Part 8 provides some additional resources on data protection, and outlines opportunities for organisations to engage on data protection.
Much of our engagement on data protection for the last decade has been undertaken through our work with our partners in the Privacy International Network. We would like to take the opportunity to acknowledge their incredible efforts to promote and advocate for the adoption of data protection laws across the world.
Please reach out to Privacy Internation on email if you have any feedback on the guide via: firstname.lastname@example.org
Center for Human Rights
The American Bar Association (ABA) Center for Human Rights is seeking an experienced staff attorney to help lead its work on TrialWatch, an international trial monitoring program established by the Clooney Foundation for Justice which the ABA will be assisting in implementing.
The TrialWatch initiative seeks to expand the use of trial monitoring by training and facilitating the deployment of a new cadre of trained trial monitors, including non-lawyers. These monitors will assess the fairness of proceedings under international standards and, working with human rights experts, help prepare Fairness Reports on their findings. These Fairness Reports will then form the basis for a range of advocacy efforts and ultimately will be used to develop a Justice Index that ranks countries on their performance. The initiative will use innovative technology to take a data-driven approach to trial monitoring and engage in comparative analysis to facilitate reforms of the administration of justice around the world.
Read more on the job and application process here: https://www5.recruitingcenter.net/Clients/abanet/PublicJobs/Intranet/controller.cfm?jbaction=JobProfile&Job_Id=12201&esid=az
THEME: Enhancing The Role Of HRDs in Governance and Encouraging Constant Dialogue for Complementary and Effective Relationships
In Kenya, activism increasingly combines informal networks and formal organizations to some effect, and these activists have in general distanced themselves from the political opposition and views creating a non- cordial working relationship between HRDs and duty bearers.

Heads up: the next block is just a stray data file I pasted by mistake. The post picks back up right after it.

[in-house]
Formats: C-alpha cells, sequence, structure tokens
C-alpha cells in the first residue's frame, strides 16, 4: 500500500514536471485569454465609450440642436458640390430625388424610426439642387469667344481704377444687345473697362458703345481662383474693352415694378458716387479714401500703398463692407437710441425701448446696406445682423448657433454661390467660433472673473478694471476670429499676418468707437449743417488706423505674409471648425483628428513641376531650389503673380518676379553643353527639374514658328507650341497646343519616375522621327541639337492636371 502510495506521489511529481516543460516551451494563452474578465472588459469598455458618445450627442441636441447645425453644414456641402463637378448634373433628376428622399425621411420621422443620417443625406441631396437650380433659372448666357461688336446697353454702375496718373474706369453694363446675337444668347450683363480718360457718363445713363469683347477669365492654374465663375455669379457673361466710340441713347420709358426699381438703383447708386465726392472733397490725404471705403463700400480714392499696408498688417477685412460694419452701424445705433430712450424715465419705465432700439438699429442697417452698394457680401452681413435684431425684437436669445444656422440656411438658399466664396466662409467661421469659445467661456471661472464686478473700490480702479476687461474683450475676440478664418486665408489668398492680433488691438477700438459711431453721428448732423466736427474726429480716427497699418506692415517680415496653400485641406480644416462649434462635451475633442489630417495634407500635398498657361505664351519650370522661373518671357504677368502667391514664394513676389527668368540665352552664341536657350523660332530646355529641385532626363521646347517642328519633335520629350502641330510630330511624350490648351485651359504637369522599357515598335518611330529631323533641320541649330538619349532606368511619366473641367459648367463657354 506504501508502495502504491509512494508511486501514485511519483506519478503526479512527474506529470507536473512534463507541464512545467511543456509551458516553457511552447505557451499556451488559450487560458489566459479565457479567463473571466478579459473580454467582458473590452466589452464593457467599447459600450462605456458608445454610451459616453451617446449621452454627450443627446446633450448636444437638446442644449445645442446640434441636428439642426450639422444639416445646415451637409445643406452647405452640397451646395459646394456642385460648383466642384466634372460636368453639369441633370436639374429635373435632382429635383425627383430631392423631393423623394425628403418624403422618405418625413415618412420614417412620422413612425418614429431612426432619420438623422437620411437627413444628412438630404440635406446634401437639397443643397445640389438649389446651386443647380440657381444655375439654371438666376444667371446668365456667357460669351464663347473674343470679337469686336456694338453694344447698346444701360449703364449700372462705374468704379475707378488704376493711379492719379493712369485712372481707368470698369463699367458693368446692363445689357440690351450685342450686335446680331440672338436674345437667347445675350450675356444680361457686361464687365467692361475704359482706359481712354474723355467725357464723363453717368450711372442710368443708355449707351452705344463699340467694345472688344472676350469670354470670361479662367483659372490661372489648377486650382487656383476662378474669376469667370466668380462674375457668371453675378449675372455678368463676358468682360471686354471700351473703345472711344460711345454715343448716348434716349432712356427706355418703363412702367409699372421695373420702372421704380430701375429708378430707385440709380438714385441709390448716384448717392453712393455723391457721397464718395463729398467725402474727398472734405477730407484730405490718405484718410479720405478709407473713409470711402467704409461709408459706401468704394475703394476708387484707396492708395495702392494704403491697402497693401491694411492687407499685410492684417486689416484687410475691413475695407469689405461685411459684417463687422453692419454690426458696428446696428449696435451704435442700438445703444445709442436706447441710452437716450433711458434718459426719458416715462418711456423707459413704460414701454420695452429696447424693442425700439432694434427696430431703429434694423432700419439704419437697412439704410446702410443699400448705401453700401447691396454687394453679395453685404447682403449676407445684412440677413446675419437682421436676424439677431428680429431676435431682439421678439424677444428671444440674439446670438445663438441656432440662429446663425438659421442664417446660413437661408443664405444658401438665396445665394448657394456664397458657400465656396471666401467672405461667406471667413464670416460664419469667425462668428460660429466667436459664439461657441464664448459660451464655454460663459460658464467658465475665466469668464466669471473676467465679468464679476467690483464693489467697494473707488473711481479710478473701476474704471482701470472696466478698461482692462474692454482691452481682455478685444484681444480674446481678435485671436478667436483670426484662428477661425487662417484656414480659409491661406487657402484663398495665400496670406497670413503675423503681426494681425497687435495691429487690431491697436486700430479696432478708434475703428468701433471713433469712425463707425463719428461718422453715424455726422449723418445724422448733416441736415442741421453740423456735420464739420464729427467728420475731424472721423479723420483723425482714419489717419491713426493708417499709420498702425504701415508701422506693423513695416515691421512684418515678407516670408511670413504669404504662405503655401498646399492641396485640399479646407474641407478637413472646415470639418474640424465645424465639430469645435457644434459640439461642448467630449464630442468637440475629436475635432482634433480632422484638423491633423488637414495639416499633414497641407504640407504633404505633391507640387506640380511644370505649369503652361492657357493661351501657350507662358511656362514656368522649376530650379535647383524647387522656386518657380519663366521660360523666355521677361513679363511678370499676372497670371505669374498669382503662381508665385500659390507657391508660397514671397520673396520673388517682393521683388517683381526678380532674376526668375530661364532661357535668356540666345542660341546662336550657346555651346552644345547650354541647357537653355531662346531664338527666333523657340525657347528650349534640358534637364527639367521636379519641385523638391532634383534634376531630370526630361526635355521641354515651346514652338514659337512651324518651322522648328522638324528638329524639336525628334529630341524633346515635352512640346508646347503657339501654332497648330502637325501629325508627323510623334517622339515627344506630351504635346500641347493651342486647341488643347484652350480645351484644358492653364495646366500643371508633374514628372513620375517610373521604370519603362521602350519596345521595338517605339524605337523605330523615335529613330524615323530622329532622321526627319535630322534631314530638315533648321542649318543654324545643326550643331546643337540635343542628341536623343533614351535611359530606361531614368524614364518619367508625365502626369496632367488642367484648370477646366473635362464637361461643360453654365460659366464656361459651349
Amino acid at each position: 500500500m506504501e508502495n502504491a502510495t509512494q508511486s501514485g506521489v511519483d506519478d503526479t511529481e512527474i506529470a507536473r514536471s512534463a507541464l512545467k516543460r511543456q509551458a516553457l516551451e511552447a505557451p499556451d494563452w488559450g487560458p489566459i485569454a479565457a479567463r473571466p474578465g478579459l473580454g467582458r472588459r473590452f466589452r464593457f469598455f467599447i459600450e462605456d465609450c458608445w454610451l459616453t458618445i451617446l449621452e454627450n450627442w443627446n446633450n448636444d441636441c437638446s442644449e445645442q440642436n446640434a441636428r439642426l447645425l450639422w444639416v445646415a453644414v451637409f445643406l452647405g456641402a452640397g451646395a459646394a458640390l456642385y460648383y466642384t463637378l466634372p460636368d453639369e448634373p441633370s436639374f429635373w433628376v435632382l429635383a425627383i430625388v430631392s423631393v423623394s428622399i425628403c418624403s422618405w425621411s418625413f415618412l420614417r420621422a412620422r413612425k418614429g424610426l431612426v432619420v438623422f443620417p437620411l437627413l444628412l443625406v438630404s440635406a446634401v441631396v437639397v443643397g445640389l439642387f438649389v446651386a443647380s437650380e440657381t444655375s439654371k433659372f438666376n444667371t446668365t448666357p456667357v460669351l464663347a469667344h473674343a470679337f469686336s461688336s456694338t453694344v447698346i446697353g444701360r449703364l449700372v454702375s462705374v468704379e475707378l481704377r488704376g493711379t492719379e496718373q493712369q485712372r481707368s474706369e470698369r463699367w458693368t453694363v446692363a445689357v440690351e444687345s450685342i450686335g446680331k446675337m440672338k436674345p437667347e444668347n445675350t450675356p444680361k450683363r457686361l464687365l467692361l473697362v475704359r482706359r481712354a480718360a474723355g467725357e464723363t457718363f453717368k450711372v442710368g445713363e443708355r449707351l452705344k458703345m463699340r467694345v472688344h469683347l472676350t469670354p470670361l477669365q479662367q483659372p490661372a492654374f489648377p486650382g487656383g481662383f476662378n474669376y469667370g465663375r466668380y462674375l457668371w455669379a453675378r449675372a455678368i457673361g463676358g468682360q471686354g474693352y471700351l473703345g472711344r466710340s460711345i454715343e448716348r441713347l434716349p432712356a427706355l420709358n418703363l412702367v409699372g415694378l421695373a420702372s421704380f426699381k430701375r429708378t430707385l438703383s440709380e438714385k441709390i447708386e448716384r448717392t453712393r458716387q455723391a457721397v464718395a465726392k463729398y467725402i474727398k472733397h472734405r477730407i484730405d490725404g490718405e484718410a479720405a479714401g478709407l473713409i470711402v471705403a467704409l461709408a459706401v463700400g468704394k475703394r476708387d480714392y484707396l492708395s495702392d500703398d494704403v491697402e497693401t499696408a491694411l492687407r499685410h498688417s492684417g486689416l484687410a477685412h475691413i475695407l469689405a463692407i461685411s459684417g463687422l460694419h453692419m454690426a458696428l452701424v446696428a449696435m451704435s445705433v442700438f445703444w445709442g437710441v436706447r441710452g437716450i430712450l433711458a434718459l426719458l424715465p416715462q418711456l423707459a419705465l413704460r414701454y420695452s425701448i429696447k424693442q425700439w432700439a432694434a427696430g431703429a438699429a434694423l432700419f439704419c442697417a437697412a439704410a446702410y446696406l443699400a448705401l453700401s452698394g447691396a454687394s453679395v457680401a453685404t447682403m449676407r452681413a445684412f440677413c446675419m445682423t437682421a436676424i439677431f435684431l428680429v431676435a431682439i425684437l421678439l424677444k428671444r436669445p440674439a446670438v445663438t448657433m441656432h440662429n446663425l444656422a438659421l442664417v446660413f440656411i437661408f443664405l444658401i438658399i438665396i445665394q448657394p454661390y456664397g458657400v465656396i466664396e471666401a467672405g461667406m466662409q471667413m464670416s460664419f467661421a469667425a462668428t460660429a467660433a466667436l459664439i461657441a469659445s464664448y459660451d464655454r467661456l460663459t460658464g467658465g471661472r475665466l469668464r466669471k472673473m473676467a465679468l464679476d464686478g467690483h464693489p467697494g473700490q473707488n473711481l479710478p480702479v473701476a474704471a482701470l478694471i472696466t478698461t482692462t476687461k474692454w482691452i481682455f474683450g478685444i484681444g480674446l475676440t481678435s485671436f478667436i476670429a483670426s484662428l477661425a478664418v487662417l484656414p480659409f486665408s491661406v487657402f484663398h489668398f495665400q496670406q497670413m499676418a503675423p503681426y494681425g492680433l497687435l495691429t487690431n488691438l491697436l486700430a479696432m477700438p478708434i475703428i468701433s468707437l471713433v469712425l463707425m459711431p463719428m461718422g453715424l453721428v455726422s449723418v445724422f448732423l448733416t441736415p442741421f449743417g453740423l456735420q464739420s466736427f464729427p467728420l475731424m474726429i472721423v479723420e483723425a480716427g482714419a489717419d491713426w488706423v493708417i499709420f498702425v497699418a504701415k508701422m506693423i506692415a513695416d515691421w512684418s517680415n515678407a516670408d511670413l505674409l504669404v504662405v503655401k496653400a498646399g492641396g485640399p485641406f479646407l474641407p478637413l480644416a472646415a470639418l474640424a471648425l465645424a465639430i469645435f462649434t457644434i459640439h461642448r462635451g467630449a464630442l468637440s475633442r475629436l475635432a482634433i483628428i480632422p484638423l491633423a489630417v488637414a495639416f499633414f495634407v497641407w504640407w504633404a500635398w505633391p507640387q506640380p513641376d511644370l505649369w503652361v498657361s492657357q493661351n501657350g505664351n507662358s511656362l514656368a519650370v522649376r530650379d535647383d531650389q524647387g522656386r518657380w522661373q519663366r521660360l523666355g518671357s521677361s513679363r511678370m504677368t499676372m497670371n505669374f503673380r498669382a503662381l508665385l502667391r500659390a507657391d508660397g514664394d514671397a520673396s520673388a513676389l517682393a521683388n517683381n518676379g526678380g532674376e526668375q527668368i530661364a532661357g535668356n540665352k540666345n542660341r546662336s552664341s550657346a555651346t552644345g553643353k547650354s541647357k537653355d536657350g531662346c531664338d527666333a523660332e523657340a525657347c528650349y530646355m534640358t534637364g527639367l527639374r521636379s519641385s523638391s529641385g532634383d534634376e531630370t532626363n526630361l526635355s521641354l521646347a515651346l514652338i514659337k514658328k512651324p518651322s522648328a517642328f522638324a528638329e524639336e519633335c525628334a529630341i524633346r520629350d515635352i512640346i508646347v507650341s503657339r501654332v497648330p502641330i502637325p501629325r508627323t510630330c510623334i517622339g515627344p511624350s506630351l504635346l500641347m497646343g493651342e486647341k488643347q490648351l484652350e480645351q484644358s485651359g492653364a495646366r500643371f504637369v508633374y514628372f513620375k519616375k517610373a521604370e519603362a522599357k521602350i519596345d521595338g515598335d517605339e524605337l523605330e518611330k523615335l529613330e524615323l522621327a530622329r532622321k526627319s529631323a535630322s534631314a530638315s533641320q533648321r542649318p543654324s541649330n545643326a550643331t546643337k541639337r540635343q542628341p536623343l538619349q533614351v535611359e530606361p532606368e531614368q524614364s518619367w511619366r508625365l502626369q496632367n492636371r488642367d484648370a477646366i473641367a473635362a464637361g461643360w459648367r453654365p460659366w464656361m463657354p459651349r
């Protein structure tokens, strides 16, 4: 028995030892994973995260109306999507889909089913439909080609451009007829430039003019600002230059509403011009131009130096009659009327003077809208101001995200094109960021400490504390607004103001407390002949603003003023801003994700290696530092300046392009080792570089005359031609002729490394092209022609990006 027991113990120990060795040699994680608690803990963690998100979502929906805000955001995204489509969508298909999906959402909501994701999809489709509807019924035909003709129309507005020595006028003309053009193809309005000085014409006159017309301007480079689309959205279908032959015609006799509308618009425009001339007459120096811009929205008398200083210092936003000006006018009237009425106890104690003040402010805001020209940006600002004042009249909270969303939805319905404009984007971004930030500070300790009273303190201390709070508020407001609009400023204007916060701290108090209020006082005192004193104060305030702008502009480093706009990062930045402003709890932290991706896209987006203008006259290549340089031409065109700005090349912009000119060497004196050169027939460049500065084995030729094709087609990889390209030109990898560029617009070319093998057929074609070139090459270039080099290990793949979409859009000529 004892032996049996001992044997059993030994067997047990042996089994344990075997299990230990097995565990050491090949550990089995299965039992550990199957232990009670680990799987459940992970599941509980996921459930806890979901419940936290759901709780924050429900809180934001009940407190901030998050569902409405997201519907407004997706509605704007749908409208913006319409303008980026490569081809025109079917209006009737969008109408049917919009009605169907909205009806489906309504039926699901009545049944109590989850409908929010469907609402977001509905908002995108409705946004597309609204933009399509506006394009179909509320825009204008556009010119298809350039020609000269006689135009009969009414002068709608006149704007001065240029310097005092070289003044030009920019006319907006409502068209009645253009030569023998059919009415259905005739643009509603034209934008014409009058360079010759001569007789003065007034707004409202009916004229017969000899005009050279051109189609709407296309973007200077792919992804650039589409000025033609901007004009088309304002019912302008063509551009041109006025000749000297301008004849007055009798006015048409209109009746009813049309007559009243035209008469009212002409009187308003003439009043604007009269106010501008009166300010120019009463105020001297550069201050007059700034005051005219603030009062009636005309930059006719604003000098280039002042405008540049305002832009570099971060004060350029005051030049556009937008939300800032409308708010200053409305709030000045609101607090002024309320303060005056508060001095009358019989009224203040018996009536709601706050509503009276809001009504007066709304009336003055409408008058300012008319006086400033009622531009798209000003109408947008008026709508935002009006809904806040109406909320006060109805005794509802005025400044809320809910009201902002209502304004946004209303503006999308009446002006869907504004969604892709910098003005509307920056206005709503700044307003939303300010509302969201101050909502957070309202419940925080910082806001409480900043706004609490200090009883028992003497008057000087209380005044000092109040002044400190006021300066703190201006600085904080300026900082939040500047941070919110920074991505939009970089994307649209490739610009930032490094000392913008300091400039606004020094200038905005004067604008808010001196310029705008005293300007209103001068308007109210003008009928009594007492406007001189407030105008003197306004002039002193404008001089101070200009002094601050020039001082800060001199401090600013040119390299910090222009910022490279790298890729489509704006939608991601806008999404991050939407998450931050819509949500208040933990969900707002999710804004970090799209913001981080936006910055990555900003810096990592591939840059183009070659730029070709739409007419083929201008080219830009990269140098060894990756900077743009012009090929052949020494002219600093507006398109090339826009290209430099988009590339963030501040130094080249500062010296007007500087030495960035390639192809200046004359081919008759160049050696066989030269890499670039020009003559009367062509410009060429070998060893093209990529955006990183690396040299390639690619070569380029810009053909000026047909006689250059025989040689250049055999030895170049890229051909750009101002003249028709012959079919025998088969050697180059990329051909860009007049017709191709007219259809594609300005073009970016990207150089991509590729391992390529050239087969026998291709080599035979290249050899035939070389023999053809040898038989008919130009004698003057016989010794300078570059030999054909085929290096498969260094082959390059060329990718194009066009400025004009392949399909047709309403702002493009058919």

The work of HRDs is well anchored in international law through the UN Declaration on Human Rights Defenders. The African Commission on Human and People’s Rights further recognizes the critical role of HRDs and calls for their protection by respective states. Chapter 4 of the Kenyan Constitution 2010 has the Bill of Rights which calls for protection of human rights and fundamental freedoms. However, the same is not anchored in national legislation. There are however existence of provisions in substantive legislation that threaten the exercise of constitutionally guaranteed rights which HRDs fall victim to.
NCHRD-K has observed increased intolerance of human rights defenders’’ work. HRDs are faced with personal threats, physical attacks and killings because of highlighting issues of public concern and violations. They are further faced with legal challenges as their work is criminalized. In the past years, several HRDs have been charged under laws that criminalize the right to peaceful assembly like rioting after proclamation, incitement to cause violence, resisting arrest and unlawful assembly.
HRDs working on critical but sensitive issues like countering violence extreme have been physically targeted and faced with arbitrary arrest, detention and even torture. This cuts across the country where HRDs are arrested and charged for unlawful assembly, slapped with punitive bail and bond terms. Other HRDs like journalists and bloggers have faced libel suits and criminal charges that include undermining the authority of a public officer among others.
NCHRD-K has further documented legislative and administrative challenges that limit the civic space within which HRDs and CSOs are able to carry out their human rights work.
It is on this basis that NCHRD-K will facilitate dialogue between the HRDs, service providers, media and the duty bearers in various counties. This will include members of judiciary, county government officials and national police service to create awareness of the existence of HRDs in the county and their critical role in the promotion and protection of human rights and good governance, foster political will for HRDs in governance, and encourage constant dialogue for a complementary and effective relationship.